Regret the Error points out that many other publications were duped but left the error uncorrected.

How To Hoax Newspapers

Contra Costa Times, April 24:Batswala Dala, France Amoore and Tom Shane all have published letters to the editor in Bay Area newspapers. Trouble is, none of the men exist. Under dozens of pseudonyms, Kyle Vallone has orchestrated the publication of scores of letters to the Times, San Francisco Chronicle and the Tri-Valley Herald during the last decade. A Times investigation found that the San Ramon man submitted more than 100 letters under fictitious identities to the three newspapers. Vallone estimated that he has had a hand in 200 bogus letters published in Northern California newspapers. [etc.]
The Times deserves credit for coming clean with a full investigation. Editor & Publisher has the story behind the exposé. The Chronicle tells E&P it will conduct its own investigation.

If a Tree Fails to Fall After the Paper Has Gone to Press...

Orlando Sentinel, April 27: An article on the front of Tuesday's Sports section reported incorrectly that a meeting occurred Monday night between Orlando Magic General Manager John Weisbrod and interim coach Chris Jent about the team's search for a new coach. In fact, the meeting did not occur until Tuesday morning. The reporter wrote the article after being told by Jent that the meeting would occur Monday evening but failed to check back to determine that the meeting had happened. In fact, the meeting had been postponed because of a scheduling conflict.
The original article began: "The Orlando Magic formally tipped off their coaching search Monday, and they began in the home office: The Magic interviewed interim Coach Chris Jent. The club said Jent would be the first candidate interviewed, and he and Magic General Manager John Weisbrod met at an off-site location Monday night." As Regret the Error pointed out, the error is similar to ones by Mitch Albom and a Boston Globe freelancer (mentioned in Gelf here and here), in that all of these articles involved events referred to in the past tense before they happened. In all of these cases, there was no real need to fictionalize. "Scheduled to" would have sufficed.

The Strike-Three Photo Was Unprintable

Los Angeles Times, April 27: A photo caption on the cover of Tuesday's Sports section described the Dodgers' Olmedo Saenz as reacting after his half-swing was ruled strike three in the eighth inning. The photo showed Saenz reacting after hitting a foul ball for strike two.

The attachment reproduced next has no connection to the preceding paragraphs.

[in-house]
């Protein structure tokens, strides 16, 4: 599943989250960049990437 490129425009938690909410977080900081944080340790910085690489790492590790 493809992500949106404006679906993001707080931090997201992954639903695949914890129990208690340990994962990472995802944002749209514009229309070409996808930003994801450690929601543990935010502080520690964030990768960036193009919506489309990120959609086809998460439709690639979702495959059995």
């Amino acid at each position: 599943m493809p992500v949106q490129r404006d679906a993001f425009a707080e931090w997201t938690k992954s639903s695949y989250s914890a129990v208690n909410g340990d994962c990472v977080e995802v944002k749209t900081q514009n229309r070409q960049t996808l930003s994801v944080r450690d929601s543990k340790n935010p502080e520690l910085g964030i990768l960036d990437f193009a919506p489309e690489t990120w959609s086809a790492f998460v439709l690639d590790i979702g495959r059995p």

But Editors Sometimes Do

Atlanta Journal-Constitution, April 28: In some editions Wednesday, the last line of a front page story about Atlanta Falcons player Eric Beverly and his wife Danielle was dropped. The last line should have read: Love never fails.
The article originally cut off here: "What is there is meaningful. On a scrap of paper on the refrigerator door are scrawled words from I Corinthians, chapter 13: Love is patient, love is kind. It does not envy, it does not boast, it is not proud. It is not rude, it is not self-seeking, it is not easily angered, it keeps no record of wrongs. Love does not delight in evil but rejoices with the truth. It always protects, always trusts, always hopes, always perseveres." And in the same vein (and, who knows, perhaps the same editor was in charge)...

Atlanta Journal-Constitution, April 26: A story on the Senoia sewer project was incomplete in Monday's Horizon section. The final paragraph should have read: [George] Amey said he does plan to take advantage of the sewer and install a toilet. Just not today.
It seems that this is how the original article ended: "If anyone should be thrilled about sewer, it's George Amey, who still uses an outhouse. But the 69-year-old retired textile worker is nonchalant about the prospect of an indoor toilet. Sitting outside on an old Zenith television and watching horses graze across the road, Amey said the outhouse works for him. 'I'm from the old school,' he mused. The narrow metal shed stands behind his dilapidated house, where lawn mowers, exercise bikes and vehicles litter the yard."

Reilly Says This Correction Is Confusing

Boston Globe, April 27: In a column on April 17, Eileen McNamara reported incorrectly that Attorney General Thomas Reilly had assigned a prosecutor from Plymouth County to join the investigation into the murder of Christa Worthington. Reilly says the prosecutor joined the team after the attorney general met with the Worthington family to discuss their unhappiness with Cape and Islands District Attorney Michael O'Keefe's handling of the case. Reilly says he and O'Keefe then met and agreed that the investigation could use ''another set of eyes." Reilly says he did not make the appointment; O'Keefe did. Reilly says it was O'Keefe's idea.

Liberal Media

Orange County Register, April 26: We strive to make our headlines accurate, fair and error-free. Two recent headlines fell short. A headline in the News section of the April 22 edition of the Register said "Bush crash kills 30 Vietnamese vets." It should have said "Bus crash kills 30 Vietnamese vets." A headline in the Life, etc., section of the April 18 edition said "Ex-astonaut shares the right stuff with planetarium." We left out the "r" in astronaut.